Writer: Anna Jordan
Director: Neil Bettles
Reviewer: Edie Ranvier
Scarborough, 1918. And 2013. And – soon. Three men are coming home. George and Frankie are soldiers, George a shell-shocked survivor of the trenches, Frankie a disgraced Afghanistan veteran. Nat is a refugee from a war-ravaged UK a few years hence which feels uncomfortably plausible, returning to look for his missing brother. Their stories interweave as they search for a sense of home amid lives warped and sprained by violence.
“Frantic Assembly” actors Jared Garfield, Joe Layton, Jonnie Riordan and Kieton Saunders-Browne could well be soldiers trooping the colour, so complete is their confidence and disciplined physicality. Under the direction of Neil Bettles they clamber, swim, dance and somersault their way across Andrze Goulding’s stripped-down set, each in flight from his own truth. Layton in particular shines as a perversely sympathetic Frankie, whose humility and torturous efforts to explain the truth of army life have the audience rooting for him despite his crime: his fate feels especially painful.
But perhaps it’s invidious to pick out star turns when the quality of the acting is so fine across the board. Garfield’s George, collapsing in on himself after the loss of his men and alternately angry and pitiful, is just as powerful, while Riordan in Nat creates a sympathetic Everyman whose very relatability poses uncomfortable questions for his audience about the status of “other” that we near-automatically accord to refugees. Meanwhile Saunders-Browne doubles up his main role as rebel narrator Finn with turns as a doctor, smuggler and lager lout: in fact, all four actors transition seamlessly through a sequence of supporting roles that showcases their versatility.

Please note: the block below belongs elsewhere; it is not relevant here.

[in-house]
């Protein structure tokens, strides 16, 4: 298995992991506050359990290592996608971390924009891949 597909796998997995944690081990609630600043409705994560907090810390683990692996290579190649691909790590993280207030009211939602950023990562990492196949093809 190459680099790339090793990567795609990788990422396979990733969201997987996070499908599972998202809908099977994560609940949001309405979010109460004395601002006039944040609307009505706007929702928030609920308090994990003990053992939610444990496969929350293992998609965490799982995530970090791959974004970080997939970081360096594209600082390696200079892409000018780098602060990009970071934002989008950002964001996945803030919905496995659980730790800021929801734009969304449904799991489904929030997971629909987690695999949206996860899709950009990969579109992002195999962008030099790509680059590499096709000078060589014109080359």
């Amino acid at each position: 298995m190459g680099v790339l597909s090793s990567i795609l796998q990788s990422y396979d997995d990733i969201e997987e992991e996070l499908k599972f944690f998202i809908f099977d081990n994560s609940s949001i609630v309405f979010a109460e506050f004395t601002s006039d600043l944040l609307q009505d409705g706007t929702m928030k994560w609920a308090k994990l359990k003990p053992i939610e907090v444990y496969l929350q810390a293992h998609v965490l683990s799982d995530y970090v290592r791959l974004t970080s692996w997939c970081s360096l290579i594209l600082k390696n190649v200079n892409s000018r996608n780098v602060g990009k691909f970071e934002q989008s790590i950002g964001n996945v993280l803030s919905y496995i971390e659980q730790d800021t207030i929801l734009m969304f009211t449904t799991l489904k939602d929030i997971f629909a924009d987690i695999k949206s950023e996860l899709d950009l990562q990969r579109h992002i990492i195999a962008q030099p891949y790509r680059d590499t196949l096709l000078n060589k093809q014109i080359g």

The quality of Anna Jordan’s writing suffuses the play. Drawing on interviews with former soldiers and tapping a recent bereavement of her own, she creates dialogue and especially soliloquies of shuddering power. Each character has his distinctive voice, and Jordan pulls off the sleight of hand of combining credibility with lyricism in the words of each. Scenes cut slickly between characters or bring them together in a counterpoint of shared loss and lostness, building in intensity almost to the last minute of the piece. Nat’s ending, it’s true, feels a little hyperbolical, but then, how do you round off a post-Brexit civil war narrative in an apocalyptic English seaside town?
And there’s humour, too, to leaven the intensity: tender, funny moments between George and his bemused wife Rose, sensitively played by Layton, and a darkly comic scene between Nat and some Norwegian people-traffickers that will make you laugh and then think.
Goulding’s misleadingly simple set proves as versatile as the actors themselves: a shipping container open at both ends, set on a turnstile, is by turns obstacle course, tunnel, nightclub, sea strand and screen, where the shadows of George’s former comrades and YouTube clips of Frankie’s guilt are projected through Zoe Storr’s clever lighting design.
At the end of the night, the audience at the Traverse rise to their feet in a standing ovation, and it feels deserved. The Unreturning is an absorbing, thought-provoking piece of new writing, immaculately staged by a cast who draw out of it both its mental depth and physical power.
Runs until 27 October 2018 | Image: Contributed